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China stops buying US soyabeans amid trade row

May 10, 2018

China has stopped buying US soyabeans and cancelled more than 60,000 tonnes worth of existing orders as trade tensions keep rising between the two economic giants, according to world’s largest oilseed processor Bunge.

, China stops buying US soyabeans amid trade row

Bunge CEO Soren Schroder told Bloomberg news agency on 2 May that Chinese purchases of US soyabeans had ground to a halt after China announced retaliatory tariffs against US agri products in April.

“Whatever they’re buying is non-US. They’re buying beans in Canada, in Brazil, mostly Brazil. But very deliberately, they’re not buying anything from the US,” Schroder said.

According to data from the US Department of Agriculture, in the two weeks ended 19 April, China had cancelled 62,690 tonnes worth of soyabean purchases from the USA.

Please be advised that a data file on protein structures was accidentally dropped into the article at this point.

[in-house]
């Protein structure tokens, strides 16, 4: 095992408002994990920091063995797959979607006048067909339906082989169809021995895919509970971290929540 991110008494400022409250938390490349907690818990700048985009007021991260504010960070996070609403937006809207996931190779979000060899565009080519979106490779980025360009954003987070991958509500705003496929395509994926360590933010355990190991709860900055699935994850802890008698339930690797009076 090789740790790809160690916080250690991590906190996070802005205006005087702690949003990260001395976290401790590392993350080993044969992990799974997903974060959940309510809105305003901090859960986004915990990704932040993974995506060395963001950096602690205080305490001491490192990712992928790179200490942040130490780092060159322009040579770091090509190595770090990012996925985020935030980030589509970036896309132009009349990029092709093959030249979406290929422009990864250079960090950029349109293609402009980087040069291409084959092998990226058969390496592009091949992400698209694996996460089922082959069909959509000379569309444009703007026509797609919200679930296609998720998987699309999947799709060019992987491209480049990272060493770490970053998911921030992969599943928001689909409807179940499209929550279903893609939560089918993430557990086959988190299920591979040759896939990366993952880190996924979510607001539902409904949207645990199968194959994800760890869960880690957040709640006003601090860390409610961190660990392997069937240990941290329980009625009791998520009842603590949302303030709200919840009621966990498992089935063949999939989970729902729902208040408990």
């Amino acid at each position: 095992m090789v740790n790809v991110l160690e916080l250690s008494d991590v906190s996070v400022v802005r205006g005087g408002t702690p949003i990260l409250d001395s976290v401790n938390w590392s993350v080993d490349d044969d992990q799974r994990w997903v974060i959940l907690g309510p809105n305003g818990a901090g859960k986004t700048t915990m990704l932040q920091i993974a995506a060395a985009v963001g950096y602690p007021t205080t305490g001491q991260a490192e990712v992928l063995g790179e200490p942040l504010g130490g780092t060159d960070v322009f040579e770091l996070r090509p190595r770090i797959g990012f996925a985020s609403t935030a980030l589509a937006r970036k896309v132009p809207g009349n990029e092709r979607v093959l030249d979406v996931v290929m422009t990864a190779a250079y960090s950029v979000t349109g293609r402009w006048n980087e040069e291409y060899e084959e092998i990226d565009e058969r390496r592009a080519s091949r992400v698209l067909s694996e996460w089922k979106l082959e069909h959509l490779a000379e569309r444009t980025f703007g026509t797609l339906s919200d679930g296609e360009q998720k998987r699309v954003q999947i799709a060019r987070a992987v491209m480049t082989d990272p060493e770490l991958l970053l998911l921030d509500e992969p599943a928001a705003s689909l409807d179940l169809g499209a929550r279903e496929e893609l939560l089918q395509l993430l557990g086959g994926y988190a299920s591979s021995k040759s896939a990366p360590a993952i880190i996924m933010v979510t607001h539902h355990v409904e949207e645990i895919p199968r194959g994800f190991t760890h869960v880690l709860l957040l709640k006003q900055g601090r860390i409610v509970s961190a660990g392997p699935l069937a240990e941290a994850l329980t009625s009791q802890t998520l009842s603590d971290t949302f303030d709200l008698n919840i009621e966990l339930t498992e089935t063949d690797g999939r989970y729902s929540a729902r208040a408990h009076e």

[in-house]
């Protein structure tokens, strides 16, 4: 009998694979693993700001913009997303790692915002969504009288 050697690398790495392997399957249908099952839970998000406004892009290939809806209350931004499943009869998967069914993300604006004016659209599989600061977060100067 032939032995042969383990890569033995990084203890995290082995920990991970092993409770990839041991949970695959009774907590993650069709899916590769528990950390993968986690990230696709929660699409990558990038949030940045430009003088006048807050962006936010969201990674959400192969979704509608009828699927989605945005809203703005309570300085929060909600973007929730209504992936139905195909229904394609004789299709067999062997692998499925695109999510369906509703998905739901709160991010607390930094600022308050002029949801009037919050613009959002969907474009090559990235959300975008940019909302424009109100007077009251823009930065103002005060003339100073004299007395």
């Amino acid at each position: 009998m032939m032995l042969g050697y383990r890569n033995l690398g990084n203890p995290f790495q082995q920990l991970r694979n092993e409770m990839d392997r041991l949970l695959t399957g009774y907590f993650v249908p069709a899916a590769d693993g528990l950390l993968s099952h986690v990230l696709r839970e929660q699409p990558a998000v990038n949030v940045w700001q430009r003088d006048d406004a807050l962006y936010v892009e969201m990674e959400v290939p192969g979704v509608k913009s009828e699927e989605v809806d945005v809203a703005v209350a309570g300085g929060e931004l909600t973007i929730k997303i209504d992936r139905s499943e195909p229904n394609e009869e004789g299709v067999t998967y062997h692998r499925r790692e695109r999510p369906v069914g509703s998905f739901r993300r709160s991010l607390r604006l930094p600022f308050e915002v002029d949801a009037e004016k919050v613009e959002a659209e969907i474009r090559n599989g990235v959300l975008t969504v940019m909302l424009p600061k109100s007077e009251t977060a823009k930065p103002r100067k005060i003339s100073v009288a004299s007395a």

Price volatility in farm goods had increased since March, which was causing concern amongst US soya farmers, whose prices were heavily dependent on trade with China, the world’s largest soyabean importer, Bloomberg said.

This was good news for Brazil, which was projected to sell a record 66.3M tonnes of soya abroad in the 2017/18 season, against 51M tonnes from the USA.

The Chinese tariffs on US agricultural imports – such as soyabeans, corn and pork – were announced to counter the tariffs that the Trump administration was planning to impose on Chinese metal and electronic products, such as solar panels and aluminium.

While the US agri market had hoped that the threats would not have turned into action and trade between the countries could continue, Schroder told Bloomberg that, so far, their hopes had been dashed and it was “very clear” that China had stopped buying from the USA.

“How long that will last, who knows? But so long as there is this big cloud of uncertainty, that’s likely to continue,” said Schroder.

According to him, Bunge was nonetheless in “a very good position” to meet Chinese demand through soyabean shipments sourced from its suppliers outside the USA.

“I would rather say that we would prefer that free trade and no disruptions take place because it’s not good for anyone,” Schroder added.


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